Massachusetts Daily Collegian

A free and responsible press serving the UMass community since 1890

A free and responsible press serving the UMass community since 1890

Massachusetts Daily Collegian

A free and responsible press serving the UMass community since 1890

Massachusetts Daily Collegian

UMass football quarterback Andrew Ford’s long football journey leads him to Amherst in 2016

(Judith Gibson-Okunieff/ Daily Collegian)
(Judith Gibson-Okunieff/ Daily Collegian)

It’s the dog days of summer at Massachusetts football training camp and Andrew Ford drops back to pass, scanning the field for an open receiver. The 6-foot-3 lefty rolls out to his left and locks eyes with tight end Adam Breneman, a guy he’s had a long history with on the football field. With defenders flanking him, he releases the ball and hits the big target in stride.

For the third straight season, Ford finds a different logo on the side of his helmet. Many players would crumble under the weight of the journey he has taken in college football, but Ford is persistent. His next stop here in Amherst represents another opportunity to show what he can do on the field, while playing the game he has loved since he was young.

Friday night lights

Growing up in Camp Hill, Pennsylvania, deep in the heart of lower-central portion of the state, football was king. With a population of less than 8,000 people, the youth of Camp Hill need to find some type of outlet with sports being what a lot of kids turn to in their community.

Football was in Ford’s life from a young age.

“Ever since I can remember I was going to football games with my family, and growing up in central Pennsylvania, it’s a big deal to a lot of people,” Ford said. “We’re in an interesting spot in Pennsylvania that we’re close enough to go to Pittsburgh, Philadelphia, Baltimore, Washington D.C., so there’s a lot of teams people cheer for and you kind of get thrown into rooting for those teams.”

“Everybody always dreamed about playing under the Friday night lights. Growing up, that was always the goal, starting from youth football all the way up,” he added.

When Ford got to Cedar Cliff High School, his talent really started to shine. After taking over as quarterback his sophomore year, he never looked back – becoming one of the most prolific passers in the school’s history. Ford set records for passing yards (7,103), touchdown passes (82) and completion percentage (66.9) during his tenure with the Colts.

He led the team to a Mid-Pennsylvania Conference title his senior year and his work was recognized on a grand stage as he was named 2013 Gatorade Player of the Year and Mr. Pennsylvania, along with being selected as an Elite 11 quarterback.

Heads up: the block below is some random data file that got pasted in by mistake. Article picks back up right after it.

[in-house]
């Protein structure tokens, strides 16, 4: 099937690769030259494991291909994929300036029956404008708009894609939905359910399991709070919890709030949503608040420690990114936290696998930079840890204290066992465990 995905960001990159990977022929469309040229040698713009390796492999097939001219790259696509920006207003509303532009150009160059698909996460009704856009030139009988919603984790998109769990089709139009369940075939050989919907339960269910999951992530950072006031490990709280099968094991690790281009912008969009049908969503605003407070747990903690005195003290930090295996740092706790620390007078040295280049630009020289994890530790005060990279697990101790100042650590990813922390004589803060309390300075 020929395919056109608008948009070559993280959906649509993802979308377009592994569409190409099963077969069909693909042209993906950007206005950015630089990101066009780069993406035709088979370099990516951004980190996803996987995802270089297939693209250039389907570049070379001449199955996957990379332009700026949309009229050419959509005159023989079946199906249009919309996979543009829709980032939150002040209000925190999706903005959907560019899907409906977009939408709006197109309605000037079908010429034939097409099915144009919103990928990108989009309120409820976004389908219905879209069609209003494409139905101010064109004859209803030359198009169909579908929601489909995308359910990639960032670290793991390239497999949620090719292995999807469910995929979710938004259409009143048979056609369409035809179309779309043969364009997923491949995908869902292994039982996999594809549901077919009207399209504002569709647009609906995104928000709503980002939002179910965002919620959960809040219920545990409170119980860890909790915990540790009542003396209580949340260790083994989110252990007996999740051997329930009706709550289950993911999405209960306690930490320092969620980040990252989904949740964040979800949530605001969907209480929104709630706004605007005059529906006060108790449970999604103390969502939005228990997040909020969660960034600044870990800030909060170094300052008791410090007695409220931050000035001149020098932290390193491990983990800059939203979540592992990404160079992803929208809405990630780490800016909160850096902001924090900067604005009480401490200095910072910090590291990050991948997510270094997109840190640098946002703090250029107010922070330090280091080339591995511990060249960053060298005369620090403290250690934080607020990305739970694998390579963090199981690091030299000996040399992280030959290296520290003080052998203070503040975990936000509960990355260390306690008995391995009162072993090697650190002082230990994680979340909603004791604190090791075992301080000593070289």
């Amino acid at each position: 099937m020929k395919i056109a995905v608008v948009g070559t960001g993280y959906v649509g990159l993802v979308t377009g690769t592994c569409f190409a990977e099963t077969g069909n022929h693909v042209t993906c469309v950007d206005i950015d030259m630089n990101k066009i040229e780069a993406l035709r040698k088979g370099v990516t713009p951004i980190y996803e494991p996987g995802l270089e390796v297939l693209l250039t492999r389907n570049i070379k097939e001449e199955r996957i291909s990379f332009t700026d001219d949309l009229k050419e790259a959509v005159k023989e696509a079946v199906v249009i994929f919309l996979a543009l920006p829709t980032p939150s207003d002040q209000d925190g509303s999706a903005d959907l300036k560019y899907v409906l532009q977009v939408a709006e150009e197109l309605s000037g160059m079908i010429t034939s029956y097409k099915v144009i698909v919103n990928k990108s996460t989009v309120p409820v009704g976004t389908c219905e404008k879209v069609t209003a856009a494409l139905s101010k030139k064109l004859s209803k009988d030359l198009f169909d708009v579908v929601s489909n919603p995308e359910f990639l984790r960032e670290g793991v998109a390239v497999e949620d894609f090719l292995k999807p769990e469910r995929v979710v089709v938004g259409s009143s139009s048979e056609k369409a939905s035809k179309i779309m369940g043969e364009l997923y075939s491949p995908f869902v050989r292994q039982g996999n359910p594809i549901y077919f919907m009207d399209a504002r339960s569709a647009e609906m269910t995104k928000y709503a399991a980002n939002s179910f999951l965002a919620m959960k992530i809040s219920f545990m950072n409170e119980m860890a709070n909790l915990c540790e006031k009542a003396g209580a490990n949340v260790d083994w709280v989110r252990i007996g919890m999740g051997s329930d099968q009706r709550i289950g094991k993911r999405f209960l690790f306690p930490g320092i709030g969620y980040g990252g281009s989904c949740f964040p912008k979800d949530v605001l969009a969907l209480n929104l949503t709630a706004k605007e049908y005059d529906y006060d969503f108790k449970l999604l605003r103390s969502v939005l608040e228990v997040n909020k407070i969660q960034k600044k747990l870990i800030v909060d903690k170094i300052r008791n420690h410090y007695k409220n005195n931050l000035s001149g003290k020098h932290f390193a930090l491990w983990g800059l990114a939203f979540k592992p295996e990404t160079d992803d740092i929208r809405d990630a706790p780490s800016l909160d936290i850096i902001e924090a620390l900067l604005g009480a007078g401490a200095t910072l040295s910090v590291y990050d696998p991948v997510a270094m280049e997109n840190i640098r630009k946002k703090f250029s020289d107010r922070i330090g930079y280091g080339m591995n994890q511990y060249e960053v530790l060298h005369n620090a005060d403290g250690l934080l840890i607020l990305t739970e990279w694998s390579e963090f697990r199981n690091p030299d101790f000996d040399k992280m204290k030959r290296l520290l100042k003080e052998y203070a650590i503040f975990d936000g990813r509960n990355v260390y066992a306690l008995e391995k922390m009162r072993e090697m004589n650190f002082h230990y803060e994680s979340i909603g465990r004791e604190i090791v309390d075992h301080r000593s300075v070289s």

For the longest time, Ford wasn’t thinking about the next level of football, but when the recruiting process began for his Cedar Cliff teammate, Breneman, he started to realize that there might be something past the glory of Friday night lights.

“I got exposed to some coaches and got to work out for them,” Ford said. “I heard a lot of positive feedback. It was something that setting that goal and realizing you’re pretty close to achieving it was when I started taking playing at the next level more serious.”

Ford’s many years of hard work on the football field would pay off in a big way, as he was offered a spot on the 2014 Virginia Tech football team, playing under legendary coach Frank Beamer – who ranks 15th all time in wins by a college football coach.

The next level

Ford has always been a player looking for an opportunity to shine, but in his first year in Blacksburg, the opportunities weren’t there on the field.

Competing with four other quarterbacks on the roster, three of which already had at least one year of college football under their belt, Ford was facing an uphill battle to just make it on the field.

Redshirt junior Michael Brewer got the call to be the signal caller for the Hokies that year as he led the team to a 7-6 season.

With Brewer playing in all thirteen games for Virginia Tech, Ford had to be content just watching and getting his reps in during practice.

“It was tough,” Ford said. “Playing three years as a starter in high school then going to a role where you

(Erica McCaulley/ Flickr)
(Erica McCaulley/ Flickr)

weren’t seeing the field was frustrating.”

Despite the setback of not getting playing time his freshman year, Ford found the season to be very helpful for his development.

“It really helped me develop as a quarterback,” he said. “Seeing the play from the sideline really slowed down the game for me, and coach (Scott) Loeffler (offensive coordinator) did a great job of bringing me along. Even though I wasn’t out there on the field, I was getting reps in practice and doing the film studies and really handling what I need to do as if I was the starter.”

Ford thinks the experience with the Hokies really integrated him into how the college game was played.

But after the 2014 season, Ford decided it was time for another change of scenery. The next stop of his football journey would take him back home, as he joined the Lackawanna College football team, a junior college located in Scranton, Pennsylvania.